What early indications might they see about potential safety issues? If sponsors get information that's several weeks old, it may be too late to take any proactive action. Sponsors rely heavily on email to share information, which you can see from this chart. This is from Veeva Systems research, as we've already touched on.
Sierra's have heavy workload supporting multiple sites and if there is staff turnover, emails may not be transitioned from one Sierra to the next very efficiently. How many important emails are missed? Just think about your own life. How many unopened or unanswered emails do you have?
It's frightening to think that vital trial information could get missed or delayed in a Sierra's inbox. For sponsors, the picture looks something like this. Sites around the world are waiting for answers or decisions from the c.r.a. By the time the information gets from the sponsor to the c.r.a. to the site staff, imagine how many days have passed. And what if this information could help with study recruitment or better adherence to the protocol or managing toxicity?
We strive to be the best that we can be in professional, academic and personal pursuits. Protocols which have been available to sites for decades are a long way from the best that they can be. It's not just a nice to have area of improvement in clinical research. It is essential.
It is time that we move into the 21st century that we make the protocol always accessible anytime, anywhere to all site staff. It is not a leap. We are already digital in the rest of our lives. Why not clinical trials?
What are the requirements for a modern approach to the protocol? First and foremost, it must be simple and easy to use. Everyone at a site must be able to access the protocol any time, anywhere. It must provide immediate and accurate answers to all kinds of questions every time, everywhere.
Version management is also a key requirement. Sites must have only the right documents approved for that site. And finally, it must be compliant with regulations and audit. Ready what we are talking about is turning your protocol into actionable data, transforming the protocol from a static physical document into meaningful data for everyone.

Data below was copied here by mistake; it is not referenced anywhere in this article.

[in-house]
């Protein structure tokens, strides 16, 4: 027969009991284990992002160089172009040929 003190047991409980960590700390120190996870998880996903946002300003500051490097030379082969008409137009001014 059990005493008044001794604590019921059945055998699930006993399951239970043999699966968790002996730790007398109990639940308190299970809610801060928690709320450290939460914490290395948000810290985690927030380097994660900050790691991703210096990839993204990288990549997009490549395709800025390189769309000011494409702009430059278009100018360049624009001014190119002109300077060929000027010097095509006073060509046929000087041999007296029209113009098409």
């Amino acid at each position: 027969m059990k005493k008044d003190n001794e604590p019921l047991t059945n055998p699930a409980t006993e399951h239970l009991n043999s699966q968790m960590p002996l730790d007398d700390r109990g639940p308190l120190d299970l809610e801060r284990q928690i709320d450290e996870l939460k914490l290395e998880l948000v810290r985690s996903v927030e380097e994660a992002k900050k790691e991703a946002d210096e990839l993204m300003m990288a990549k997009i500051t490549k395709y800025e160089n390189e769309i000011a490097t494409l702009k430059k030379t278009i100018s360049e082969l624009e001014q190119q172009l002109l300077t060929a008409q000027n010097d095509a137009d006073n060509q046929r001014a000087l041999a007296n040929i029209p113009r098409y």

Research staff. Monitors and sponsors. For research staff. When the right version of the protocol is always immediately available, it means faster recruitment, fewer protocol deviations, and better handling of safety issues.
Investigators will have answers at their fingertips, even if patients call in the middle of the night and staff can quickly and correctly assess whether a person is eligible for a given trial for monitors. It means that they will have the information to better plan site visits. For example, they can prioritize sites that need the most help to meet recruitment targets. Cras can also reduce the time it takes to provide answers back to sites, and it is more efficient to keep sites informed of important trial information for sponsors.
It means sites and monitors have the information they need when they need it by making it easier to run trials. Sponsors can better compete at the best research sites, and sponsors have information sooner to address issues blocking sites. In the end, trials are safer for patients, and it reduces time to market with life saving drugs at tech row. We are all about making clinical trials more simple, transparent and accessible.
How do we do this? With immediate access to answers. Anytime anywhere. Every time. Everywhere tech row cloud based clinical trial software is accessible through any digital device or smartphone.
This means that answers from the protocol and any other study documents are at your fingertips. It's easy to use. Research staff simply type in a question and an answer is returned in seconds. Thousands of research sites are already using tech row around the world, and what is remarkable is that they aren't forced to use it.
Research staff used tech row because they love it, because it makes their jobs easier and trials safer. With tech row monitors and sponsors can see what questions are being searched. Search trends can indicate potential safety issues or the need for clarifications. They can also show what sites are engaged with a trial.
Sites that are searching the protocol are far more likely to enroll patients than those not monitors. And sponsors can also make sure that the right version of the protocol is always available for each site. This reduces protocol deviations due to sites following the wrong version. It is time to modernize and simplify clinical research by transforming the protocol into actionable data for everyone.
The right patients are recruited faster. The protocol is more faithfully followed, and safety issues can be swiftly addressed. We manage the rest of our lives through our digital devices and smartphones. Why not clinical trials?
Why not make protocols the best that they can be? To find out more. Book a demo at tech growcom. Thank you for your time and your attention.
If you have a study question, tech drove the answer.